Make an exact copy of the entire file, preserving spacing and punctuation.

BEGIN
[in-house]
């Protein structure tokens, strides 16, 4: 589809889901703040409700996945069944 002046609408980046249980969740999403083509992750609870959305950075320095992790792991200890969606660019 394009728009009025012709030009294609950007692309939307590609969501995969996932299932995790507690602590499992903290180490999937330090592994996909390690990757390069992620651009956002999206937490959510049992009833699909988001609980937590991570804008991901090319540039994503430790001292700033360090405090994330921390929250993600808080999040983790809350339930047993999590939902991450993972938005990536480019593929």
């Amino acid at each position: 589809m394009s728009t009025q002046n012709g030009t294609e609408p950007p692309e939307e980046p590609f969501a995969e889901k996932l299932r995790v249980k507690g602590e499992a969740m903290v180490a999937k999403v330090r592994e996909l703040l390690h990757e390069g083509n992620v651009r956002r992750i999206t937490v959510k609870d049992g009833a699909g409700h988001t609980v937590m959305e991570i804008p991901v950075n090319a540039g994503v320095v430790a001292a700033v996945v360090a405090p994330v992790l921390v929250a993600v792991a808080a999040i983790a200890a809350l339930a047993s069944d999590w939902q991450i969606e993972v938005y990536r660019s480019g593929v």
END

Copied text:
[in-house]
């Protein structure tokens, strides 16, 4: 589809889901703040409700996945069944 002046609408980046249980969740999403083509992750609870959305950075320095992790792991200890969606660019 394009728009009025012709030009294609950007692309939307590609969501995969996932299932995790507690602590499992903290180490999937330090592994996909390690990757390069992620651009956002999206937490959510049992009833699909988001609980937590991570804008991901090319540039994503430790001292700033360090405090994330921390929250993600808080999040983790809350339930047993999590939902991450993972938005990536480019593929």
């Amino acid at each position: 589809m394009s728009t009025q002046n012709g030009t294609e609408p950007p692309e939307e980046p590609f969501a995969e889901k996932l299932r995790v249980k507690g602590e499992a969740m903290v180490a999937k999403v330090r592994e996909l703040l390690h990757e390069g083509n992620v651009r956002r992750i999206t937490v959510k609870d049992g009833a699909g409700h988001t609980v937590m959305e991570i804008p991901v950075n090319a540039g994503v320095v430790a001292a700033v996945v360090a405090p994330v992790l921390v929250a993600v792991a808080a999040i983790a200890a809350l339930a047993s069944d999590w939902q991450i969606e993972v938005y990536r660019s480019g593929v």